A dangerous winter storm that's walloped the upper Midwest is pushing toward the Great Lakes and the Northeast, threatening heavy snow, freezing rain and treacherous travel conditions for tens of millions on Saturday.
About 6 to 12 inches of snow could fall from parts of Michigan to New England through Sunday, the National Weather Service says.
Further south, a wintry mix is expected to hit parts of the Midwest and the northern Mid-Atlantic states, with up to a half-inch of ice accumulations possible.
At the storm's back end, blizzard conditions -- high wind gusts and blowing snow -- still are possible into Saturday afternoon for parts of the Dakotas, Minnesota and Iowa, where the weather has created havoc on some roads since Friday.
In Minnesota, at least 230 vehicles spun off the road, and at least 218 crashes were reported throughout the state from Friday morning to Saturday morning, the Minnesota State Patrol said.
Authorities in those states urged would-be drivers to stay home -- and terrifying video from western Iowa drove the point home.
While an Iowa state trooper was helping a delivery driver whose truck was in the snowy grass off Interstate 80 on Friday, a pickup truck slid off the highway. The pickup slammed into the delivery truck, narrowly missing the delivery driver, who scattered out of the way, video from the delivery vehicle showed.
The video was posted to Twitter by the Iowa State Patrol. No one was injured in the incident.
Timing and impacts through the day
The snow should wrap up for the Midwest by early afternoon. Much of Minnesota, Michigan and northern Iowa could be left with a foot of snow.
Eastern cities like New York, Boston and Philadelphia will get a quick shot of snow during the afternoon.
"This will be another tricky forecast for the big cities along the I-95 corridor," CNN meteorologist Taylor Ward said.
Precipitation will begin as snow on Saturday before warmer air brings a transition to rain.
"New York City and Boston will likely see 2 to 4 inches of snow before everything ends as rain Saturday night and early Sunday," Ward said.
Areas farther inland have a better chance of remaining in the snow and will likely see slightly greater amounts.
Interior portions of the Northeast could see 8 to 12 inches for upstate New York and up to 6 inches in northern Maine.
Parts of the Ohio Valley could be left with a severe coating of ice. Up to a quarter-inch of ice could accumulate in places like Indianapolis, St. Louis, and Cleveland.
Washington, DC, could even get a little glazing of ice before changing over to rain.
Expect significant travel headaches in the snow-impacted areas. Flights will be delayed or even canceled, so check with your airlines before traveling.
Airports in cities like Chicago, New York and Boston could be affected the most by Saturday's weather.
Road travel will be treacherous as well. Windy conditions will create blowing snow and near-whiteout conditions in some of the hardest-hit areas across the Midwest.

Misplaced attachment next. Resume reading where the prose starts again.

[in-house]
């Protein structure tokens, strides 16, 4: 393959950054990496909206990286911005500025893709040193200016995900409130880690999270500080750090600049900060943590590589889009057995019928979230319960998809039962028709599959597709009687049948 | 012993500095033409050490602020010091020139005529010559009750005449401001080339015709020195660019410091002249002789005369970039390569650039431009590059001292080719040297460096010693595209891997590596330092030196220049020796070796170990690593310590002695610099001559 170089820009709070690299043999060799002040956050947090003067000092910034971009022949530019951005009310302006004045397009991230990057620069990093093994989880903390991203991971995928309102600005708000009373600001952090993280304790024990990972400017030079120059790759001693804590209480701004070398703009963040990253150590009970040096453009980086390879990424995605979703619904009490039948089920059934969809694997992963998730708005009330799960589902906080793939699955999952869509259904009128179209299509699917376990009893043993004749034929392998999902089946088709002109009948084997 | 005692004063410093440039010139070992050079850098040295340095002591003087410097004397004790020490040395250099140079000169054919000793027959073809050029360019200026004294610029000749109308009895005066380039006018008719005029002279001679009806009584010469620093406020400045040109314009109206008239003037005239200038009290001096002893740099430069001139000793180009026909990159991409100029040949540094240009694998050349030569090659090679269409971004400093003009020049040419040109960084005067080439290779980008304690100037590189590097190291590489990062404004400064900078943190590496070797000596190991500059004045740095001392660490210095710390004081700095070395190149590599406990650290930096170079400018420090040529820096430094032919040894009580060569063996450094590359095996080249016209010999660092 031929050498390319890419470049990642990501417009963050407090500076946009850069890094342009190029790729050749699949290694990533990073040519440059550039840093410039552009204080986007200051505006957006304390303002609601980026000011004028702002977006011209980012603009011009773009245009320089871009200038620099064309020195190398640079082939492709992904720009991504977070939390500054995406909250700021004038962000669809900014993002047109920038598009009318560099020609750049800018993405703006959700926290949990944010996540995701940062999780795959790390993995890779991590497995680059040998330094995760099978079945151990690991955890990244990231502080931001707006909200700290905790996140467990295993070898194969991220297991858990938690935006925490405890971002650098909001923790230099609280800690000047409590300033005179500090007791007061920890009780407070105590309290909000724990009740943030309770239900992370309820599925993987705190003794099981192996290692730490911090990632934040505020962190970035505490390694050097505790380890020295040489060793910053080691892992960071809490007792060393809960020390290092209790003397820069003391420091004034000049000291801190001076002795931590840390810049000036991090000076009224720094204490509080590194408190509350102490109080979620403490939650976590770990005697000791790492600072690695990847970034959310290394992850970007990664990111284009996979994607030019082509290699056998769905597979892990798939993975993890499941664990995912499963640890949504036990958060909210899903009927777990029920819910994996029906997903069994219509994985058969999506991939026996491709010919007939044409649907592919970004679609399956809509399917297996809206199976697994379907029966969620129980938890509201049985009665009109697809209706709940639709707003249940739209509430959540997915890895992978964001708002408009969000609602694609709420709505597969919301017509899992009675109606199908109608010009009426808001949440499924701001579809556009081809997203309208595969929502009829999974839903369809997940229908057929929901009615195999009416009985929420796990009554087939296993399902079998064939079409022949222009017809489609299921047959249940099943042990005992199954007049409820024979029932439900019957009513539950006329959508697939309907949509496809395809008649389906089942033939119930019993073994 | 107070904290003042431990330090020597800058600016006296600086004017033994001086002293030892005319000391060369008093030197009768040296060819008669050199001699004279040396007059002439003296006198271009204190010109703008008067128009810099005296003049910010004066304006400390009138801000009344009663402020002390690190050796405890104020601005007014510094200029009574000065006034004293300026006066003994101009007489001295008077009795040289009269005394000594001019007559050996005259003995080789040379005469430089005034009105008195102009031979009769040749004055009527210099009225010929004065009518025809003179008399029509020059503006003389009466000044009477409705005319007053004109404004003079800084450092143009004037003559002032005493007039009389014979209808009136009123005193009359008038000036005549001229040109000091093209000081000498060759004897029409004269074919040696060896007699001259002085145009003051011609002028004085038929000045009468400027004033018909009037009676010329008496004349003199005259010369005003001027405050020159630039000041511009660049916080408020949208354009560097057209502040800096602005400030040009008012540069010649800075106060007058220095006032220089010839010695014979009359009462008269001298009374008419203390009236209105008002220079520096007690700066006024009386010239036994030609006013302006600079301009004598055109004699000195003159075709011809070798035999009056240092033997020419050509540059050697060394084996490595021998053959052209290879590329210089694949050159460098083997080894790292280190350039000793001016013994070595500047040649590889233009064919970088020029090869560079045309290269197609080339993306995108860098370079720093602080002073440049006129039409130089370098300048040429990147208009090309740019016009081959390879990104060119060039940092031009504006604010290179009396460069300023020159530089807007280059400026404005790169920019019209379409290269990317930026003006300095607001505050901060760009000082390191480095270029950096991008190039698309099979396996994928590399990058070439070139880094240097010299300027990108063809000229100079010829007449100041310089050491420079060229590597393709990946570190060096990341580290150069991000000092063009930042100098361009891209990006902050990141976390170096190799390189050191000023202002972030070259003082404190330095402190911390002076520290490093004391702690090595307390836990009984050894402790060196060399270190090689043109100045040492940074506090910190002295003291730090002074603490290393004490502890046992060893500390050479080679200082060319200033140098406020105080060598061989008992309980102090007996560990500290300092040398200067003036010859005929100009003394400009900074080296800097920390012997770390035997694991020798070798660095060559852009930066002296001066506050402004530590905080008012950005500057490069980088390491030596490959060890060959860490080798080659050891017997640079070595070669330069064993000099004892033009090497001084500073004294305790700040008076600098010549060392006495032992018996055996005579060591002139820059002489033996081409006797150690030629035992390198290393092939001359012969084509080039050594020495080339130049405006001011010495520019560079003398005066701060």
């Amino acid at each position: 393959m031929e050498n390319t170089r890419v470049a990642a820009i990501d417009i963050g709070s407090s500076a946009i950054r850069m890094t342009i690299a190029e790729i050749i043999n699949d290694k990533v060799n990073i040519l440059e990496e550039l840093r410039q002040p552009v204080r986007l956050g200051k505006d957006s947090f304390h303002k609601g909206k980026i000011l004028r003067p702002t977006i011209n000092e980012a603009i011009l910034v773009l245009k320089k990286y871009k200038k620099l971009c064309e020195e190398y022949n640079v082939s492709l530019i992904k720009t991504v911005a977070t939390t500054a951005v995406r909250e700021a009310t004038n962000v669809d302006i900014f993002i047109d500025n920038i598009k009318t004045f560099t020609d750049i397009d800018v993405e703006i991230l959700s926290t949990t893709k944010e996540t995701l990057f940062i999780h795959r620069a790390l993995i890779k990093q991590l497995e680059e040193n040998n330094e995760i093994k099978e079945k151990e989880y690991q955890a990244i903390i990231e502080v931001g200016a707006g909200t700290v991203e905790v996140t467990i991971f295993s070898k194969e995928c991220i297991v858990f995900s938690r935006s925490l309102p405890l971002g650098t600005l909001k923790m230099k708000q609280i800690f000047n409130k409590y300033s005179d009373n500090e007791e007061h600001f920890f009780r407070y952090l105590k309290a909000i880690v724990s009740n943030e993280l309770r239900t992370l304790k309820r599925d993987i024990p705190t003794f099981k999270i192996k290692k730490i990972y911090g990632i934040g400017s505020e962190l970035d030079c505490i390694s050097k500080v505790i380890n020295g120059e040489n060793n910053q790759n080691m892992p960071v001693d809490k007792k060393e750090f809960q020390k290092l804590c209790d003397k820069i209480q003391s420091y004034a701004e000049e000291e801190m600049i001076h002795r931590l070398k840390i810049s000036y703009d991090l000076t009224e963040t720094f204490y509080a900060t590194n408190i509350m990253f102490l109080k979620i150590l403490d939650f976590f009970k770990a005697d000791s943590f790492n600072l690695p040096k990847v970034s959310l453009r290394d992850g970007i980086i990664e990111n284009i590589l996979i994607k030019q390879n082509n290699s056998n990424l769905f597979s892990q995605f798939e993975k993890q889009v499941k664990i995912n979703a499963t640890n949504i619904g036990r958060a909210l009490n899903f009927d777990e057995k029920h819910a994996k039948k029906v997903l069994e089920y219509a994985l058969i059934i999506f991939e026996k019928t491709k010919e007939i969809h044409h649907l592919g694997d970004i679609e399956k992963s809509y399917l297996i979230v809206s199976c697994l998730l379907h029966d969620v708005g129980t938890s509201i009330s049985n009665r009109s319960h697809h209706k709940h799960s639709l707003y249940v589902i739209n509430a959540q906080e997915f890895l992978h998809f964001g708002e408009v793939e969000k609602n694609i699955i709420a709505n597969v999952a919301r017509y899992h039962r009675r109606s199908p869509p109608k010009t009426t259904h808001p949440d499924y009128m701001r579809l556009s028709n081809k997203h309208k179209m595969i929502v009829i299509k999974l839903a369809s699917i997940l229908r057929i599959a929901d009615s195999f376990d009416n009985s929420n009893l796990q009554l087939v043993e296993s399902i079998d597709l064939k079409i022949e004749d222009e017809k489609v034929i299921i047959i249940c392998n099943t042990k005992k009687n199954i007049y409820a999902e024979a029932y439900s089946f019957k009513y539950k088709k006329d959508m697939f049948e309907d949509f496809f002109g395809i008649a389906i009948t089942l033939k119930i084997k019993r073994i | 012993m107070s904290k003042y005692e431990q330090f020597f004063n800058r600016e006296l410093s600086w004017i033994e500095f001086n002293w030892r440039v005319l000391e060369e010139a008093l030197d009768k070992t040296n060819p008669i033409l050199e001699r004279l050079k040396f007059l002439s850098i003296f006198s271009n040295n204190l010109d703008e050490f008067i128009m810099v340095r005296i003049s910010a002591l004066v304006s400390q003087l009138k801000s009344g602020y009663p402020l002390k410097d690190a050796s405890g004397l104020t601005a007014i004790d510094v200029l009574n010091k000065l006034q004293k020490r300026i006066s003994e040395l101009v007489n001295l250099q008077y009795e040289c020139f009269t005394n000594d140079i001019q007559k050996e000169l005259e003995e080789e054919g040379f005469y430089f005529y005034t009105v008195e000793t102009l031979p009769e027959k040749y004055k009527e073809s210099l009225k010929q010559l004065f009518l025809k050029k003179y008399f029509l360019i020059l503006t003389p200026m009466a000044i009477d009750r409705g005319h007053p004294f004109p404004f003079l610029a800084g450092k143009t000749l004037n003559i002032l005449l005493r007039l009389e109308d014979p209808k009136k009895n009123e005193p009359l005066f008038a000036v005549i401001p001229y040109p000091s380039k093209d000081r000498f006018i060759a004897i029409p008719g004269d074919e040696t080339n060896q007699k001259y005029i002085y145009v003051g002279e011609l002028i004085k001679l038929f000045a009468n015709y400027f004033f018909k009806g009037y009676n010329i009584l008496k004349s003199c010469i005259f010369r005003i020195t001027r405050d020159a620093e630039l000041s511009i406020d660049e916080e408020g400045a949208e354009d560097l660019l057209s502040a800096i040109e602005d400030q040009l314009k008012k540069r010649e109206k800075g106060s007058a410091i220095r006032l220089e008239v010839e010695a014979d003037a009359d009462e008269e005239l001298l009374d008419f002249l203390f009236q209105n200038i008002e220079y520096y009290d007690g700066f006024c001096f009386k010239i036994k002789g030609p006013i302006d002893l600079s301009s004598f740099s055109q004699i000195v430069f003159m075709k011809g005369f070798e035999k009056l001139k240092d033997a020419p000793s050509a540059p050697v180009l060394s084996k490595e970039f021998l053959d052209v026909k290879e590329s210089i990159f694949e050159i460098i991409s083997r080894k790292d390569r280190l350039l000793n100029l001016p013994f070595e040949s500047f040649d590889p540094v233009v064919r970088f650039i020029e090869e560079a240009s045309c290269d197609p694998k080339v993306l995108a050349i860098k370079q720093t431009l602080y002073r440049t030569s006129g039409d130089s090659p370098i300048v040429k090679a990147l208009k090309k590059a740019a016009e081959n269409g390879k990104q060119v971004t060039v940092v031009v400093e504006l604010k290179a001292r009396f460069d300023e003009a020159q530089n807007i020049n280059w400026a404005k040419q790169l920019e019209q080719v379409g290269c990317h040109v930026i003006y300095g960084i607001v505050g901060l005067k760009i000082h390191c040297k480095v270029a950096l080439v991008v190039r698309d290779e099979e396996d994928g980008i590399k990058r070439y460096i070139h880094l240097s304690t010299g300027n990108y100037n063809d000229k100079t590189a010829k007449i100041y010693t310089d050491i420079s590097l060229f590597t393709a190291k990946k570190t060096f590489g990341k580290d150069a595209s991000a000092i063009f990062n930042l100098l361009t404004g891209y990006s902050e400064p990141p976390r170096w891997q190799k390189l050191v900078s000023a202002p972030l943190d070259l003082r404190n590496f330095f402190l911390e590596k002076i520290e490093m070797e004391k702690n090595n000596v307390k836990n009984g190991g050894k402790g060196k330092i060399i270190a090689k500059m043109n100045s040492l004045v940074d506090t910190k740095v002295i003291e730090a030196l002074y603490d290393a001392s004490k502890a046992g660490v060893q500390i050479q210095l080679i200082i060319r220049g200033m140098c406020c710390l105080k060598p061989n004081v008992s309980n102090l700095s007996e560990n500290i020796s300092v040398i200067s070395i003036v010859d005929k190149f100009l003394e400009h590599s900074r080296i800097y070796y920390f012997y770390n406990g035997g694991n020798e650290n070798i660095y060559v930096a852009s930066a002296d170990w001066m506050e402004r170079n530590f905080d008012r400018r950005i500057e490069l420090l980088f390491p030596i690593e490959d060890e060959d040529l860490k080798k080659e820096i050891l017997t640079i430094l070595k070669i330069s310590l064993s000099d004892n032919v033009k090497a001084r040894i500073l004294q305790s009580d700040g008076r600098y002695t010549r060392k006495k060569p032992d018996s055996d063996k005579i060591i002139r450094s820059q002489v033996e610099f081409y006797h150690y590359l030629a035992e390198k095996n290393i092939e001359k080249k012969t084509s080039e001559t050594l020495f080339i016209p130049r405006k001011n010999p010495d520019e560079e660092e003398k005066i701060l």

"Winds across these regions may gust to over 50 mph, producing considerable blowing and drifting of snow and life-threatening travel conditions," according to the weather service.
Bitter cold will follow the storm
Behind the system, bitterly cold temperatures will settle in for the end of the weekend and start of the week.
"Much below average temperatures likely in this arctic air with temperatures as much as 20 degrees below average," according to the weather service.
"After the storm moves out, the bitter cold will settle in. High temperatures in the region will remain in the single digits Sunday and into the early part of next week, while overnight temperatures will dip to 10 to 20 degrees below zero," says Ward.
Minneapolis will drop below zero Sunday, Monday and Tuesday mornings. Temperatures will only make it into the single digits on Sunday. Chicago's lows will be in the single digits Sunday through Tuesday morning, with highs in the teens and low 20s.
Windy conditions will make temperatures feel much colder.
Wintry mess on Friday
Ice prompted a temporary closure at Kansas City International Airport in Missouri on Friday, where a plane slid off the runway while taxiing from the airport terminal, an airport spokesman said. There were no known injuries.
In Guymon, Oklahoma, the ice was so slick that resident Kassidy Stroup couldn't stand up in her driveway. She shared a video of her futile struggle to open the door to her truck as she slid this way and that on the icy path.
Stroup planned to head into work later, she told CNN, after the ice had thawed a bit.
Jenni Pittman, a science and operations officer at the National Weather Service, posted to Twitter Friday a time-lapse video of icicles forming on the eave of her home's roof in Olathe, Kansas.
Pittman was teleworking, she said, but her husband said the roads were "just barely passable."
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